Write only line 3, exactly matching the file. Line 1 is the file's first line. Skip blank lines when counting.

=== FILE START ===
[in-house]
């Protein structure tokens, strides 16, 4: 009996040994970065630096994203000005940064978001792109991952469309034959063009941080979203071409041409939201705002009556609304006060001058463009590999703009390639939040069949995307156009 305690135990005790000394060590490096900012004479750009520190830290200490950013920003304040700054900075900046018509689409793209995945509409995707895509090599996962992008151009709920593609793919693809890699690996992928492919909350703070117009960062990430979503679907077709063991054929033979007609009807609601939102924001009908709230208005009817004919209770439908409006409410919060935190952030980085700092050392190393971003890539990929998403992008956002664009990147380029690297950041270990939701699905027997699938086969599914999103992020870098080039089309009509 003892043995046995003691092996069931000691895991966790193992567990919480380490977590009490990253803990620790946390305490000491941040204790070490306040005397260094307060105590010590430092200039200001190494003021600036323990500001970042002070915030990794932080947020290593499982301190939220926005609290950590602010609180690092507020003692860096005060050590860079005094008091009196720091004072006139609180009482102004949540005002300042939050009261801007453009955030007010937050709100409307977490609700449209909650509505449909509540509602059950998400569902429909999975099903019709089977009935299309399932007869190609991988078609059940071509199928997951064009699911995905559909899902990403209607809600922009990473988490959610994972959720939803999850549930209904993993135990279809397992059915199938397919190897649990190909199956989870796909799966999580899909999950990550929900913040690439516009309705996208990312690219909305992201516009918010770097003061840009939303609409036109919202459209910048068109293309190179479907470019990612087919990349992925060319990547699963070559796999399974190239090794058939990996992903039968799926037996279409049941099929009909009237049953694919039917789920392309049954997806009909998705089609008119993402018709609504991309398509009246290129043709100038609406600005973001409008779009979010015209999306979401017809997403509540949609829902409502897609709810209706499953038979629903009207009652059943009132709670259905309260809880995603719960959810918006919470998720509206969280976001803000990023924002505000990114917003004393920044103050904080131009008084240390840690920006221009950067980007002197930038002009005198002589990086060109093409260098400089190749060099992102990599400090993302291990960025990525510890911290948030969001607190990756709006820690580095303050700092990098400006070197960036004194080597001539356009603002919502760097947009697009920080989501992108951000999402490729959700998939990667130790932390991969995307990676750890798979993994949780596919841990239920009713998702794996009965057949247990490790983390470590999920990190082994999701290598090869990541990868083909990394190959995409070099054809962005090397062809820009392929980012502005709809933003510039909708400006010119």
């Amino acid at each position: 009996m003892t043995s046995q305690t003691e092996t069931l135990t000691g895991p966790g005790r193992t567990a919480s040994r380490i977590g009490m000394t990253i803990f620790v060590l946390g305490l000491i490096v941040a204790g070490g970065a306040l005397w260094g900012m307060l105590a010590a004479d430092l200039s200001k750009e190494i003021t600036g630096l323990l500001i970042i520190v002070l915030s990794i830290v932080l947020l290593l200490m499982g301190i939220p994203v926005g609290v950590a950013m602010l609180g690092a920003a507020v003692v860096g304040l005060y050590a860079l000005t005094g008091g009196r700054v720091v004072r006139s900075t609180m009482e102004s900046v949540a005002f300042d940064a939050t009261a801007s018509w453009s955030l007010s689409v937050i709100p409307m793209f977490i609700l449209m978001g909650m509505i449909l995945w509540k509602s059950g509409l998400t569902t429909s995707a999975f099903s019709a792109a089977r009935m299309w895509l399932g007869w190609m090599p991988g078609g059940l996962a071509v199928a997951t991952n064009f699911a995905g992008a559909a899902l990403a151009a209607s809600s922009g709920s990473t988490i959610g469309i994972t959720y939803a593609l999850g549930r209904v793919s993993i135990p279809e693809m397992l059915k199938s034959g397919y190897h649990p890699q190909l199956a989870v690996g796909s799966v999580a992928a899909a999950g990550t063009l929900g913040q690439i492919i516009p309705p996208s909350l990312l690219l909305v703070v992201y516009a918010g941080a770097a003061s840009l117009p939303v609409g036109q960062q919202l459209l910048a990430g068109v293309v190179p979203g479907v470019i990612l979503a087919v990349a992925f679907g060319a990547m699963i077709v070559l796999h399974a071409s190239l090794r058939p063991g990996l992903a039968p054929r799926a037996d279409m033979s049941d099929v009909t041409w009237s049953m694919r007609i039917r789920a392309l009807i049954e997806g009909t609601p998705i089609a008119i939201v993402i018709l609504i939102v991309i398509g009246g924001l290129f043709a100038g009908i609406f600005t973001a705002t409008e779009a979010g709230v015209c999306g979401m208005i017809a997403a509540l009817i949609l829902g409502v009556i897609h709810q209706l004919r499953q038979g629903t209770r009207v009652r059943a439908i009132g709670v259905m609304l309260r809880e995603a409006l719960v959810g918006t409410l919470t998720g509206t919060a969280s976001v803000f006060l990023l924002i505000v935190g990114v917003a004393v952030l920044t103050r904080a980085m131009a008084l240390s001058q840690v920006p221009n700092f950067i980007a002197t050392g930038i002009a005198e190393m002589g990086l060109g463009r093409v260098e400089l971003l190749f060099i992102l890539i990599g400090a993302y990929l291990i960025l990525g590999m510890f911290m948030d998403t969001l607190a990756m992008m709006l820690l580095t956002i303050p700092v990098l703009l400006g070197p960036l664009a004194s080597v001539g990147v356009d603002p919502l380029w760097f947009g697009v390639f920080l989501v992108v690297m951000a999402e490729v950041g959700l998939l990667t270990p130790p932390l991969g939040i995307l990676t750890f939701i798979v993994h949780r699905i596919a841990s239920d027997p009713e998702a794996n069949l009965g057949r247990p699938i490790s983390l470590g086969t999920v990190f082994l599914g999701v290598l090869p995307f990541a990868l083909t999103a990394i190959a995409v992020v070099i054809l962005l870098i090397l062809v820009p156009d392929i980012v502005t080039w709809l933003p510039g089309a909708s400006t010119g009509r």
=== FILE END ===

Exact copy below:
């Amino acid at each position: 009996m003892t043995s046995q305690t003691e092996t069931l135990t000691g895991p966790g005790r193992t567990a919480s040994r380490i977590g009490m000394t990253i803990f620790v060590l946390g305490l000491i490096v941040a204790g070490g970065a306040l005397w260094g900012m307060l105590a010590a004479d430092l200039s200001k750009e190494i003021t600036g630096l323990l500001i970042i520190v002070l915030s990794i830290v932080l947020l290593l200490m499982g301190i939220p994203v926005g609290v950590a950013m602010l609180g690092a920003a507020v003692v860096g304040l005060y050590a860079l000005t005094g008091g009196r700054v720091v004072r006139s900075t609180m009482e102004s900046v949540a005002f300042d940064a939050t009261a801007s018509w453009s955030l007010s689409v937050i709100p409307m793209f977490i609700l449209m978001g909650m509505i449909l995945w509540k509602s059950g509409l998400t569902t429909s995707a999975f099903s019709a792109a089977r009935m299309w895509l399932g007869w190609m090599p991988g078609g059940l996962a071509v199928a997951t991952n064009f699911a995905g992008a559909a899902l990403a151009a209607s809600s922009g709920s990473t988490i959610g469309i994972t959720y939803a593609l999850g549930r209904v793919s993993i135990p279809e693809m397992l059915k199938s034959g397919y190897h649990p890699q190909l199956a989870v690996g796909s799966v999580a992928a899909a999950g990550t063009l929900g913040q690439i492919i516009p309705p996208s909350l990312l690219l909305v703070v992201y516009a918010g941080a770097a003061s840009l117009p939303v609409g036109q960062q919202l459209l910048a990430g068109v293309v190179p979203g479907v470019i990612l979503a087919v990349a992925f679907g060319a990547m699963i077709v070559l796999h399974a071409s190239l090794r058939p063991g990996l992903a039968p054929r799926a037996d279409m033979s049941d099929v009909t041409w009237s049953m694919r007609i039917r789920a392309l009807i049954e997806g009909t609601p998705i089609a008119i939201v993402i018709l609504i939102v991309i398509g009246g924001l290129f043709a100038g009908i609406f600005t973001a705002t409008e779009a979010g709230v015209c999306g979401m208005i017809a997403a509540l009817i949609l829902g409502v009556i897609h709810q209706l004919r499953q038979g629903t209770r009207v009652r059943a439908i009132g709670v259905m609304l309260r809880e995603a409006l719960v959810g918006t409410l919470t998720g509206t919060a969280s976001v803000f006060l990023l924002i505000v935190g990114v917003a004393v952030l920044t103050r904080a980085m131009a008084l240390s001058q840690v920006p221009n700092f950067i980007a002197t050392g930038i002009a005198e190393m002589g990086l060109g463009r093409v260098e400089l971003l190749f060099i992102l890539i990599g400090a993302y990929l291990i960025l990525g590999m510890f911290m948030d998403t969001l607190a990756m992008m709006l820690l580095t956002i303050p700092v990098l703009l400006g070197p960036l664009a004194s080597v001539g990147v356009d603002p919502l380029w760097f947009g697009v390639f920080l989501v992108v690297m951000a999402e490729v950041g959700l998939l990667t270990p130790p932390l991969g939040i995307l990676t750890f939701i798979v993994h949780r699905i596919a841990s239920d027997p009713e998702a794996n069949l009965g057949r247990p699938i490790s983390l470590g086969t999920v990190f082994l599914g999701v290598l090869p995307f990541a990868l083909t999103a990394i190959a995409v992020v070099i054809l962005l870098i090397l062809v820009p156009d392929i980012v502005t080039w709809l933003p510039g089309a909708s400006t010119g009509r």